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Life Is Hard For Moscow’s Circus And Zoo Animals

May 7, 1991

MOSCOW (AP) _ Moscow Circus director Yuri Nikulin recently threatened to let his lions, tigers and bears loose in the streets unless he received more feed from the government.

After he sent an official request to President Mikhail S. Gorbachev, he got what he wanted.

But for most animal keepers in the Soviet Union, petitioning the president is not an option. In a country where many people cannot find adequate housing and have poor diets, conditions for zoo and circus animals are among the worst in the world.

And the animals’ situation has worsened amid the growing chaos in the Soviet economy.

A supplier recently failed to deliver hay to the Moscow Zoo for two consecutive days, and a hungry elephant went on a rampage. One person was injured.

″You can’t really make an elephant understand why he’s not getting fed,″ said animal trainer Vadim Proshin. ″They don’t get it. Instead, they look for someone to blame.″

The situation is just as grim at the Moscow Menagerie, a traveling animal show that has set up shop in the Lenin Hills.

″I feel sorry for the animals living in such conditions,″ said Lyuba Smernova, who took her daughter to see them. ″Those poor bears don’t even have room to turn around. Think what will happen to them when the weather gets warmer.″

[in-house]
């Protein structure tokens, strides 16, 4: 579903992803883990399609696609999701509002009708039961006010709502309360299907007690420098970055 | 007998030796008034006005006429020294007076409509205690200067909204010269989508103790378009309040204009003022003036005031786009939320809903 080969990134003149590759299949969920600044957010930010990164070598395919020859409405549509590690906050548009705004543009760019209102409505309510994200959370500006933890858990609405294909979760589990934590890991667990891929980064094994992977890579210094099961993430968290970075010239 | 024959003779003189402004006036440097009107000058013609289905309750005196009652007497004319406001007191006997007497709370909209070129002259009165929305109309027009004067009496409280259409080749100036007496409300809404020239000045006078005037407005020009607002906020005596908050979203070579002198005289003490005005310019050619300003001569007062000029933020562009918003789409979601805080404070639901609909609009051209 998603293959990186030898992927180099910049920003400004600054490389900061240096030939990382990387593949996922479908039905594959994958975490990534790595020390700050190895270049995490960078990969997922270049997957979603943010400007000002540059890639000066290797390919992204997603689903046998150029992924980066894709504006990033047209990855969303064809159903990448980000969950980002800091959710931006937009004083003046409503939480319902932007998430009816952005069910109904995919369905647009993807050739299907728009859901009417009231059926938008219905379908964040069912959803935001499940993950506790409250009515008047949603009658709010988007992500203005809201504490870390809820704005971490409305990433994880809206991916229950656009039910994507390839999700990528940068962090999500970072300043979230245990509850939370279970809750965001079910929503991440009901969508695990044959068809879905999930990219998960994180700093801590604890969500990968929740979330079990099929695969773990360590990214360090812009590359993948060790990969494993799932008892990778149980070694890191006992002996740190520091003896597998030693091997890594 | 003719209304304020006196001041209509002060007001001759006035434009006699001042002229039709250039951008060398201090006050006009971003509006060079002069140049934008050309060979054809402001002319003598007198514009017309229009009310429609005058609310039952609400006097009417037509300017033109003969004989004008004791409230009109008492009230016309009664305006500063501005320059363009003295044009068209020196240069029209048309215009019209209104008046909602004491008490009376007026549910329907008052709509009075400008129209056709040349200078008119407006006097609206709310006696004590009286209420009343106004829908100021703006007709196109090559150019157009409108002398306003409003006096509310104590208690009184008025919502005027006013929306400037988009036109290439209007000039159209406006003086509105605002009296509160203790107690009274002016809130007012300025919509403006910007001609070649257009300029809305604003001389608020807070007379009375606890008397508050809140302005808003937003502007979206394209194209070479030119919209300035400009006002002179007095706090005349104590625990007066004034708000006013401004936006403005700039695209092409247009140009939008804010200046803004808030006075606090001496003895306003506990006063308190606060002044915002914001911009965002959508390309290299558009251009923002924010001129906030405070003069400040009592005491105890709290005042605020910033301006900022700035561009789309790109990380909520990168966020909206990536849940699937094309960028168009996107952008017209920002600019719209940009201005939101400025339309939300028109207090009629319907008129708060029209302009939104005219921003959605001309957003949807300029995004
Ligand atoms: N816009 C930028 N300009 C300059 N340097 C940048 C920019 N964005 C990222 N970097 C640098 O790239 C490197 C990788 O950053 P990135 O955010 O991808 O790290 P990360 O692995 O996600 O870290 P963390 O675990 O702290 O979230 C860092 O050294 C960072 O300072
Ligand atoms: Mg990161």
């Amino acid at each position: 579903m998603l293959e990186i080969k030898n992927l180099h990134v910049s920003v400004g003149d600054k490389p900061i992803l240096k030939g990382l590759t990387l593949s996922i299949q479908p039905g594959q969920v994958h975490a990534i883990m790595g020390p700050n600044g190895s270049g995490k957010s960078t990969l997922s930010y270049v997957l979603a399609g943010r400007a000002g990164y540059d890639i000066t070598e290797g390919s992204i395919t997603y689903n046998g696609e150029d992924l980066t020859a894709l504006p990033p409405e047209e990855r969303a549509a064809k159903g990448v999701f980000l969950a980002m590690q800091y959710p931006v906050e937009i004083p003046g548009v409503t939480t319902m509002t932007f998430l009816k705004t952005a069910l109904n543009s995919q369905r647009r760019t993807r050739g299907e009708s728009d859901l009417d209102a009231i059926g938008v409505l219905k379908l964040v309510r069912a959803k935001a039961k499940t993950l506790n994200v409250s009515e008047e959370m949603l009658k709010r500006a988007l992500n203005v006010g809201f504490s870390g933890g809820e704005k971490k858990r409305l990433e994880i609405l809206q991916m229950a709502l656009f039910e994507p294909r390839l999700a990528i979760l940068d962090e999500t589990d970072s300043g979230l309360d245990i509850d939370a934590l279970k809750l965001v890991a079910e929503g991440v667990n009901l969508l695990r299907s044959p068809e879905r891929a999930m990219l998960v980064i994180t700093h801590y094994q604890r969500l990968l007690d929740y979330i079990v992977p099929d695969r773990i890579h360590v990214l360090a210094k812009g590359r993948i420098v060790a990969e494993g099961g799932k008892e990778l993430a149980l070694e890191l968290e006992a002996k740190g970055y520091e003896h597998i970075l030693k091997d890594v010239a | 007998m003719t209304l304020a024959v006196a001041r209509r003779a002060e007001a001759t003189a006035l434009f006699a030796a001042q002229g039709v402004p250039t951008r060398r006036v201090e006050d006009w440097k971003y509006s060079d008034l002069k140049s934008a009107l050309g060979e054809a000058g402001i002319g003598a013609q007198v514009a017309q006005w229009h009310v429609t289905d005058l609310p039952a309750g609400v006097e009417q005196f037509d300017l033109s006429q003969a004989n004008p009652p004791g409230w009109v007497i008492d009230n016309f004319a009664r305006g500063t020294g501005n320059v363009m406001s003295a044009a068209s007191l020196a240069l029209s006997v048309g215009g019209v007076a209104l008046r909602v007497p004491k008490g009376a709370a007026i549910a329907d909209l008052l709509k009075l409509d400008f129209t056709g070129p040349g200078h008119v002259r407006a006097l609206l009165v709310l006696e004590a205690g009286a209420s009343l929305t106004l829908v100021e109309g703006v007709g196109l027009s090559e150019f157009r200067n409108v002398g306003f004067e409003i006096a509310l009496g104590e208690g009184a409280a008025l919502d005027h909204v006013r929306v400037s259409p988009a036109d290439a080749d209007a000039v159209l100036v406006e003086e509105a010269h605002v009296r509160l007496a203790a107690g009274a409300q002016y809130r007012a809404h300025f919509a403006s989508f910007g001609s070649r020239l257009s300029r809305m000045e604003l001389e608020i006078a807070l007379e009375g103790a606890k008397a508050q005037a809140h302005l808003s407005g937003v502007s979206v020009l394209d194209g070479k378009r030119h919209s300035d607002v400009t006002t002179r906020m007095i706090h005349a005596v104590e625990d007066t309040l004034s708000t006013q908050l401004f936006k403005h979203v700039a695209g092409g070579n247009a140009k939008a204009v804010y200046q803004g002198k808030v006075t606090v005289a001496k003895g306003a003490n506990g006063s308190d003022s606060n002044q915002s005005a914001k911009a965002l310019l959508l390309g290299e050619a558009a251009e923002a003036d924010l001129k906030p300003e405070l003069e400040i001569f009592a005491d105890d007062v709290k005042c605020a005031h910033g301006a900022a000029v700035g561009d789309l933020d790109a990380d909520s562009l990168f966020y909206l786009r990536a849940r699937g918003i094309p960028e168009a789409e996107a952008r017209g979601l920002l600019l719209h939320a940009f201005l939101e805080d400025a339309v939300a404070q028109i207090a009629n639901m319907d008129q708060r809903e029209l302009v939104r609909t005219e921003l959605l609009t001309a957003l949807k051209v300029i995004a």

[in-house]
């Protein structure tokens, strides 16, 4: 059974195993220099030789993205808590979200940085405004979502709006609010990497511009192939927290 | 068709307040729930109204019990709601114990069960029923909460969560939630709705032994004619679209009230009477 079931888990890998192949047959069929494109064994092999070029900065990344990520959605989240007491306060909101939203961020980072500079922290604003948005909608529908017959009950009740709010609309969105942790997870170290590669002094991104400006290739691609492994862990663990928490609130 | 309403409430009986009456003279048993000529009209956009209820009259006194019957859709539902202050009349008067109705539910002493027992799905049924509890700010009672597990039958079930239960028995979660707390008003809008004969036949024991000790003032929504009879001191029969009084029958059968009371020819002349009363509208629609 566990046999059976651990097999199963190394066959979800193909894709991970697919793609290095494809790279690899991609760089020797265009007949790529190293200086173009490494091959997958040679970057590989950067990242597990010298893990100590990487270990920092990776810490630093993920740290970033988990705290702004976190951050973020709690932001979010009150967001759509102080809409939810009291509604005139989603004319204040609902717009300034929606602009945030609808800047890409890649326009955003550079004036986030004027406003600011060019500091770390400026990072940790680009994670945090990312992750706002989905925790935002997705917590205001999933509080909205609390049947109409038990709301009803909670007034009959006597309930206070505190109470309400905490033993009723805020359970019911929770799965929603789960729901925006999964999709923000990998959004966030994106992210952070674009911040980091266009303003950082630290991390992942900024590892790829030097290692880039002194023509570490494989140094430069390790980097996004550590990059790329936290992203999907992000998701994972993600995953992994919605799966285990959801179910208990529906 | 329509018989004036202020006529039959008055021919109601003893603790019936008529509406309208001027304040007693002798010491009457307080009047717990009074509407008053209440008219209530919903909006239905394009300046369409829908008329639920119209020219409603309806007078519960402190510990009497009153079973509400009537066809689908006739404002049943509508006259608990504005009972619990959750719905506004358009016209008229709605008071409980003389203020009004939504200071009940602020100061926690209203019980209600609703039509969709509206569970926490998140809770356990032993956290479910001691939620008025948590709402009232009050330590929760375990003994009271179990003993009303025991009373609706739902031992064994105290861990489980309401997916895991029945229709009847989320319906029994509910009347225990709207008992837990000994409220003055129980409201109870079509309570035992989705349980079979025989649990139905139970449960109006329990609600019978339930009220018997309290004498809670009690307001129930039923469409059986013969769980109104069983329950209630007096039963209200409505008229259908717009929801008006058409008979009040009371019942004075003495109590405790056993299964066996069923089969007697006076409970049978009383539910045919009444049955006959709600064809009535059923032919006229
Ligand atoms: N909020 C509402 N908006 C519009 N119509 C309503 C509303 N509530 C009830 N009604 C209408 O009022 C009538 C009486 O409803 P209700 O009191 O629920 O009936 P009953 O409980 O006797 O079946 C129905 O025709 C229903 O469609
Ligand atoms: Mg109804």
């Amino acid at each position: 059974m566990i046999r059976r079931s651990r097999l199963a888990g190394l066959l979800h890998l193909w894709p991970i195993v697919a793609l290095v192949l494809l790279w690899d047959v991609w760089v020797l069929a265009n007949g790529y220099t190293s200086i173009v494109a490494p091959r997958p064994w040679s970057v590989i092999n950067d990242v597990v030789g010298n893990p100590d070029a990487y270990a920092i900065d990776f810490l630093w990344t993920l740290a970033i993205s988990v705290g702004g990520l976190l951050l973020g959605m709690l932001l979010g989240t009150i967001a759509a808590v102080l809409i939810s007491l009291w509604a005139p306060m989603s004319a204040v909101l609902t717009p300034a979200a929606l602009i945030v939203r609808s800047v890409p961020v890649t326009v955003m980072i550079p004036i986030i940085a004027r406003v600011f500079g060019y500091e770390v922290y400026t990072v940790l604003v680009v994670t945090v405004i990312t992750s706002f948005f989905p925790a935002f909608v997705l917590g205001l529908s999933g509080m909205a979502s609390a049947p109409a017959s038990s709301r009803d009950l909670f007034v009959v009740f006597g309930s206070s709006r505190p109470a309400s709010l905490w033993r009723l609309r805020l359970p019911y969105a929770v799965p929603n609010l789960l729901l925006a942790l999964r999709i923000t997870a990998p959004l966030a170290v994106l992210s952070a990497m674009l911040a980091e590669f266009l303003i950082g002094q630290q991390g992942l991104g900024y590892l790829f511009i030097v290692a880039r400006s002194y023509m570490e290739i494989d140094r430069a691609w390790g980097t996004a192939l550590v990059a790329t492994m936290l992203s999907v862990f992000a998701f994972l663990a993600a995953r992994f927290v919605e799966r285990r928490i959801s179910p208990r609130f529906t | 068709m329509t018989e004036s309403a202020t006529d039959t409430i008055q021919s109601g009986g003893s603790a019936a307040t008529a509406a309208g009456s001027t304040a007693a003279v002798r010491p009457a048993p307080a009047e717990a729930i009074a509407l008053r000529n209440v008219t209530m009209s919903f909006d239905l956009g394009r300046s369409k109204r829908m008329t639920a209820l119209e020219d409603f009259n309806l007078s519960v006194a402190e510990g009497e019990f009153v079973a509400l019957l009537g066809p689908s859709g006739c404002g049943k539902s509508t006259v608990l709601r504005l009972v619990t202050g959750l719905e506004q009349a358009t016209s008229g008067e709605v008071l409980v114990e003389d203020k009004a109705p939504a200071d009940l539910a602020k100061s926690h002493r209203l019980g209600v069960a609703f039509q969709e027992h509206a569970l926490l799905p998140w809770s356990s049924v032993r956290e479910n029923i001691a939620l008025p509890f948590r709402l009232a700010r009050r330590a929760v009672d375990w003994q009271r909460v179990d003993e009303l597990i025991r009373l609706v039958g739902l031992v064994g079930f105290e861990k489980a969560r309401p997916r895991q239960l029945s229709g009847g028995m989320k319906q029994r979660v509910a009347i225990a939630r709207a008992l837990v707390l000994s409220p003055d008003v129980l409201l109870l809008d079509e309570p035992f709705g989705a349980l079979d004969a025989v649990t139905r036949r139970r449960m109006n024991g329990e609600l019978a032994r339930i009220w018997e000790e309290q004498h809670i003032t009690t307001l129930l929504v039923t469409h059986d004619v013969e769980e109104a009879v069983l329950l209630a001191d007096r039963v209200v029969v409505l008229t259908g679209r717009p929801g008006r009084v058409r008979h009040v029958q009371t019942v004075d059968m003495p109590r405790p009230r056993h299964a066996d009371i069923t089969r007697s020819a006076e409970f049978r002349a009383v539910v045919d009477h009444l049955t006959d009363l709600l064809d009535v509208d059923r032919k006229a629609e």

The exhibit features 85 wild beasts and birds crammed into 10 gaily painted wagons. The animals are either retired or on leave from the circus.

In a fenced-off, 10-by-10 portion of one wagon, a polar bear gazed at visitors. The painted blue-and-white glaciers and snow-capped mountains on the back wall of his cage were smeared with excrement.

Conditions aren’t much better at the 127-year-old Moscow Zoo. One employee, Sergei Aliskerov, said that if his country had an animal-protection association, ″probably all the zoos in the Soviet Union would be closed down.″

Since the zoo opened in 1864, authorities have made only one addition, the so-called ″new territory″ built in 1926.

Apart from the construction of an occasional new barrier, some cages have been used since the 19th century, said Aliskerov.

″Three times our bears have bitten off the fingers of people who tried to feed them through the bars,″ said Aliskerov.

The same lethargic bureaucracy that has hampered reforms throughout the Soviet Union are hindering improvements at the zoo.

Workers began building new cages for leopards and tigers three years ago, but they still have not been finished due to numerous snags.

As the large cats languish in tiny antiquated cages, new ones have been vacant for months while zoo officials wait for the workers to complete the final task: welding on the doors.

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